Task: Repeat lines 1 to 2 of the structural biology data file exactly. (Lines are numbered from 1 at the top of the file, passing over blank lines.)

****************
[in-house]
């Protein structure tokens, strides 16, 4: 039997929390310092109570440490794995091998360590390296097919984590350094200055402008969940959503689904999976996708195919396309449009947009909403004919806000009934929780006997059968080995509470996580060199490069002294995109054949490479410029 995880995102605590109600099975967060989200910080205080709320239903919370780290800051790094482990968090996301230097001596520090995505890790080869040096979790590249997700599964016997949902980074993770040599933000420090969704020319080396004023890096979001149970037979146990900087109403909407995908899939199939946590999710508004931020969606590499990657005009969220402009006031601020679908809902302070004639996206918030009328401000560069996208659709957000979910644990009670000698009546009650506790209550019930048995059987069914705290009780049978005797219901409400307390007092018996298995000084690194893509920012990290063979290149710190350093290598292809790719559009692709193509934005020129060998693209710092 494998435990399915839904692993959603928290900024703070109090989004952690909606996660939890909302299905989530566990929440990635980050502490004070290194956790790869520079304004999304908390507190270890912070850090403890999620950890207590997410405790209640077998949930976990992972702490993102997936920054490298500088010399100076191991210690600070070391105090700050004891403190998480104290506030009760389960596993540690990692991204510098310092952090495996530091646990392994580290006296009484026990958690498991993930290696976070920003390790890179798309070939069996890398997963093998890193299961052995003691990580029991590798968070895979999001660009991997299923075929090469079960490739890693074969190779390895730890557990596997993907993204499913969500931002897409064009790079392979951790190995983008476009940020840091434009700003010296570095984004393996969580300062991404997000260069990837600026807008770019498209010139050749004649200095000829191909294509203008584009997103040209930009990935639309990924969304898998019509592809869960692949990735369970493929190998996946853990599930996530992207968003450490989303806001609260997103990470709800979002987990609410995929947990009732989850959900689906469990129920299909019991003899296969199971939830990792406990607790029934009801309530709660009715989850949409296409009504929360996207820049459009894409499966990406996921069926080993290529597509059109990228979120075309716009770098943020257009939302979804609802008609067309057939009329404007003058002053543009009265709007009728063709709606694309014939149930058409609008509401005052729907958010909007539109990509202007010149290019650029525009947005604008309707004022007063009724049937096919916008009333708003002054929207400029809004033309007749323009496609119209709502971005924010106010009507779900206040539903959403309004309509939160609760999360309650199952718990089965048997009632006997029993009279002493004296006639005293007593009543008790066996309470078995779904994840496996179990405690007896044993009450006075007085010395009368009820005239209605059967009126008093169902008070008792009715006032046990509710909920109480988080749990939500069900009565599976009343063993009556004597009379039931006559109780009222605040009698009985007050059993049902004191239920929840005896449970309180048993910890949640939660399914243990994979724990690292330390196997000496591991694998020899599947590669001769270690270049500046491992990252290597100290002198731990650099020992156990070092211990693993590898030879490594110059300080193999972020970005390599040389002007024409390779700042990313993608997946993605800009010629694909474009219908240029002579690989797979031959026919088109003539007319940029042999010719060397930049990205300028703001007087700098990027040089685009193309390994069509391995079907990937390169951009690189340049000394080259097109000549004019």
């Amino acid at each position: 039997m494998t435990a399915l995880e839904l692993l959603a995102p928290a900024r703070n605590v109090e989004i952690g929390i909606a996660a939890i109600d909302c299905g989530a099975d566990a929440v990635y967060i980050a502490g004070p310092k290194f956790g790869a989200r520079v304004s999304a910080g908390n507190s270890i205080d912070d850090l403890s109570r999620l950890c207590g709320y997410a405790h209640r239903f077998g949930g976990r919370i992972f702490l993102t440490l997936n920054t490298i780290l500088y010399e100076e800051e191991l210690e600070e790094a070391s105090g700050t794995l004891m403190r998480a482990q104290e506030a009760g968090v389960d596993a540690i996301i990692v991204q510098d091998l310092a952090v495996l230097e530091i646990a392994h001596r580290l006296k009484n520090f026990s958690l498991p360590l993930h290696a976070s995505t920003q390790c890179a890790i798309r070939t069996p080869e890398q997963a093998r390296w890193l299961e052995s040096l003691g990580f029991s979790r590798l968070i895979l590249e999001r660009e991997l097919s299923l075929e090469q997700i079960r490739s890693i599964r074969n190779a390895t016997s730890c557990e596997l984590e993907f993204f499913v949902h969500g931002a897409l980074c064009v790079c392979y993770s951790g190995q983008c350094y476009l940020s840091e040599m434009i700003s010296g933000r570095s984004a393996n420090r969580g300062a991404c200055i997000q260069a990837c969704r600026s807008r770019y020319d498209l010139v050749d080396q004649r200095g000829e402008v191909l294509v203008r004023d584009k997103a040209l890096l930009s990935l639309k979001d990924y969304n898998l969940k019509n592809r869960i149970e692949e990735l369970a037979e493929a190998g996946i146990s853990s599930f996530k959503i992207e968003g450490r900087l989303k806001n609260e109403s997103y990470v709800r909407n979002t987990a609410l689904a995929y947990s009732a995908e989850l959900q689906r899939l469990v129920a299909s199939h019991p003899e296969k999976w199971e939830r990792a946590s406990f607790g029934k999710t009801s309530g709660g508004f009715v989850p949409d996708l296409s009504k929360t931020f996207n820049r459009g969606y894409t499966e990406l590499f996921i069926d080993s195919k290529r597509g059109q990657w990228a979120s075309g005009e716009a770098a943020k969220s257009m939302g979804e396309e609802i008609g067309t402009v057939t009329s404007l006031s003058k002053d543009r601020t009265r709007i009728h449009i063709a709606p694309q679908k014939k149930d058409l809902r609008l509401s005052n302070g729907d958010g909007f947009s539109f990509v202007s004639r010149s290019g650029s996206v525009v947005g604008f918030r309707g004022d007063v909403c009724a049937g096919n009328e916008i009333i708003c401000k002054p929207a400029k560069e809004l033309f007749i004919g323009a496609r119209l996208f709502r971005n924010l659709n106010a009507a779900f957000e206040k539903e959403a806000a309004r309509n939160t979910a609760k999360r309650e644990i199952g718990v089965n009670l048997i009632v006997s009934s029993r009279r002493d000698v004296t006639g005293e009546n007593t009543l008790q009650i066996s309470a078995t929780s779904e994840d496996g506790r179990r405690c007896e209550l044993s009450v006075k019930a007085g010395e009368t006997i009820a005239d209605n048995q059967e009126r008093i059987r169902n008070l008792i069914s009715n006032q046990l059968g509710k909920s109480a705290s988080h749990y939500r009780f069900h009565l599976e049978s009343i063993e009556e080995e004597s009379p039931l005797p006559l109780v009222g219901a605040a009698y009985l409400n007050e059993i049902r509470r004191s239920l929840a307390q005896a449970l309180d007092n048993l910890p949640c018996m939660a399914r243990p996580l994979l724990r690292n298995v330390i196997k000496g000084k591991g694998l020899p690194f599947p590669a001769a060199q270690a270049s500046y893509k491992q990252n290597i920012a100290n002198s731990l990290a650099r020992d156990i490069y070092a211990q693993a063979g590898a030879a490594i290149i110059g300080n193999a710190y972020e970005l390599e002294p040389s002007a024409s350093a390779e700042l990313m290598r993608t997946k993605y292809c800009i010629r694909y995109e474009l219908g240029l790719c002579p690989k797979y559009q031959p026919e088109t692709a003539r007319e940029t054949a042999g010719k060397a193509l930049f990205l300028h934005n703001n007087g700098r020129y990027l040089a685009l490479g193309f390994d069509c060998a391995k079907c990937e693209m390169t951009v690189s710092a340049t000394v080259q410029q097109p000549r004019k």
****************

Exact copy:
[in-house]
């Protein structure tokens, strides 16, 4: 039997929390310092109570440490794995091998360590390296097919984590350094200055402008969940959503689904999976996708195919396309449009947009909403004919806000009934929780006997059968080995509470996580060199490069002294995109054949490479410029 995880995102605590109600099975967060989200910080205080709320239903919370780290800051790094482990968090996301230097001596520090995505890790080869040096979790590249997700599964016997949902980074993770040599933000420090969704020319080396004023890096979001149970037979146990900087109403909407995908899939199939946590999710508004931020969606590499990657005009969220402009006031601020679908809902302070004639996206918030009328401000560069996208659709957000979910644990009670000698009546009650506790209550019930048995059987069914705290009780049978005797219901409400307390007092018996298995000084690194893509920012990290063979290149710190350093290598292809790719559009692709193509934005020129060998693209710092 494998435990399915839904692993959603928290900024703070109090989004952690909606996660939890909302299905989530566990929440990635980050502490004070290194956790790869520079304004999304908390507190270890912070850090403890999620950890207590997410405790209640077998949930976990992972702490993102997936920054490298500088010399100076191991210690600070070391105090700050004891403190998480104290506030009760389960596993540690990692991204510098310092952090495996530091646990392994580290006296009484026990958690498991993930290696976070920003390790890179798309070939069996890398997963093998890193299961052995003691990580029991590798968070895979999001660009991997299923075929090469079960490739890693074969190779390895730890557990596997993907993204499913969500931002897409064009790079392979951790190995983008476009940020840091434009700003010296570095984004393996969580300062991404997000260069990837600026807008770019498209010139050749004649200095000829191909294509203008584009997103040209930009990935639309990924969304898998019509592809869960692949990735369970493929190998996946853990599930996530992207968003450490989303806001609260997103990470709800979002987990609410995929947990009732989850959900689906469990129920299909019991003899296969199971939830990792406990607790029934009801309530709660009715989850949409296409009504929360996207820049459009894409499966990406996921069926080993290529597509059109990228979120075309716009770098943020257009939302979804609802008609067309057939009329404007003058002053543009009265709007009728063709709606694309014939149930058409609008509401005052729907958010909007539109990509202007010149290019650029525009947005604008309707004022007063009724049937096919916008009333708003002054929207400029809004033309007749323009496609119209709502971005924010106010009507779900206040539903959403309004309509939160609760999360309650199952718990089965048997009632006997029993009279002493004296006639005293007593009543008790066996309470078995779904994840496996179990405690007896044993009450006075007085010395009368009820005239209605059967009126008093169902008070008792009715006032046990509710909920109480988080749990939500069900009565599976009343063993009556004597009379039931006559109780009222605040009698009985007050059993049902004191239920929840005896449970309180048993910890949640939660399914243990994979724990690292330390196997000496591991694998020899599947590669001769270690270049500046491992990252290597100290002198731990650099020992156990070092211990693993590898030879490594110059300080193999972020970005390599040389002007024409390779700042990313993608997946993605800009010629694909474009219908240029002579690989797979031959026919088109003539007319940029042999010719060397930049990205300028703001007087700098990027040089685009193309390994069509391995079907990937390169951009690189340049000394080259097109000549004019």